The art of combining two or more letters together into one beautiful symbol or monogram is centuries old. Once upon a time, only royalty or nobility could afford linen adorned with their own initials. Household linens were painstakingly embroidered with white satin stitches and great finesse, each piece finely executed by hand.
These days, antique monogrammed linens are collected for their artistic beauty, and collectors don’t mind whose initials are emblazoned on them. Antique one-of-a-kind pieces with monograms have storied pasts and are one way to express your own personal style at home.
Antique linens with hand-embroidered monograms took months of patient and devoted stitching. Household textiles comprised a large part of a family’s wealth, carefully preserved and handed down from generation to generation.
Throughout history, every bride took great pains in providing her trousseau. The French word trousseau stems from the verb trousser, which means to “wrap up as in a package.” The package of linens that a young bride took with her as she left her home, the size of which was commensurate with the wealth of her family, consisted of linens embroidered with the monogram of the bride and future groom.
From early adolescence, the bride-to-be spent many years sewing and embroidering her household monogrammed linens. Often linens were only embroidered with the bride’s initials at first, but always leaving a space for her future groom’s initials, until his identity went from dreamy mystery to known.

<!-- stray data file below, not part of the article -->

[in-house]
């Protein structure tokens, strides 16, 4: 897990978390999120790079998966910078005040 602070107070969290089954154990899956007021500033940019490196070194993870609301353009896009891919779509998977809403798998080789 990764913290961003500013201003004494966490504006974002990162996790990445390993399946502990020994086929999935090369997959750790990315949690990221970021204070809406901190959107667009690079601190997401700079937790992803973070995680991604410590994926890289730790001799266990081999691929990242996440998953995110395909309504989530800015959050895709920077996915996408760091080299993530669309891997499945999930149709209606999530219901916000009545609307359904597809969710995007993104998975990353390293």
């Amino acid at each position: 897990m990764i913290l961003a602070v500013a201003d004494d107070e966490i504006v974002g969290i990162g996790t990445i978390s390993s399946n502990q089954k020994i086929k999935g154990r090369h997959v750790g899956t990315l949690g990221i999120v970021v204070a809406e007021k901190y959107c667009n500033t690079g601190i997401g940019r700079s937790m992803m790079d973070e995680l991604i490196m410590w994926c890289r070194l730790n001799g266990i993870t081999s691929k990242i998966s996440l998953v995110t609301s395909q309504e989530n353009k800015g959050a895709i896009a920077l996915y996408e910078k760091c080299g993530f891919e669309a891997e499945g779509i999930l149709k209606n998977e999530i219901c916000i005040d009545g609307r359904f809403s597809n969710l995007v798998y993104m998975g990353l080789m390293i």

Stitched with expert workmanship, each delicate satin stitch was carefully done. These linens embroidered with monograms of the future bride and groom were a true labor of love. Esteemed for their beauty and function, antique monogrammed linens bridge the past and the future. And there is a certain romance to weaving your own stories into their provenance.
Truly exceptional antique monogrammed linens are getting more difficult to source. As the old chateaus and family homes are being sold, fewer heirloom-quality linens are coming on the market. Buy the best antique monogrammed linens you can find for your collection.
Monogrammed linens are not just for the bed or table. You can repurpose large antique monogrammed sheets as upholstery or drapes. Use them everywhere—these treasures were meant to be seen, and pull on your heartstrings.
How to cherish linens forever
- Put them to use. Monogrammed linens were meant for daily use, for the lifetime of a husband and wife, and then they were passed on. Most have been used over 100 years. These linens still have plenty of years left to make your home beautiful.
- A gentle soaking with a product especially made for antique linens is usually all you need to get out spots. You can carefully rub a combination of lemon juice, white vinegar and salt on a stain and lay the piece in the sun for a few hours. Avoid bleach, as it’s too harsh on the natural fibers.
- Line dry. Skip the dryer, which removes lint from antique linens and makes the fabric less smooth. Hang your linens outdoors to dry; they will be fresh and smell wonderful.
Iron if needed. Time your ironing so that your pieces are still damp. This makes it easier to press out wrinkles. Use a spray bottle of water to spray each piece; then roll it up in a little bundle. Place the monograms right-side down over a terrycloth towel on your ironing board, so as not to flatten the embroidery, and press. Iron the linens completely dry.
- Gently fold each piece and store it in your linen closet. Add some lavender sachets for fragrance. Drape heavy hand-embroidered tablecloths or sheets over a padded hanger, and place them in a clothing closet. Never press on folds, as this weakens the fibers.
- Mix and match antique shams with different monograms together with a contemporary duvet on your bed, or a different napkin at each place setting. There are no rules!
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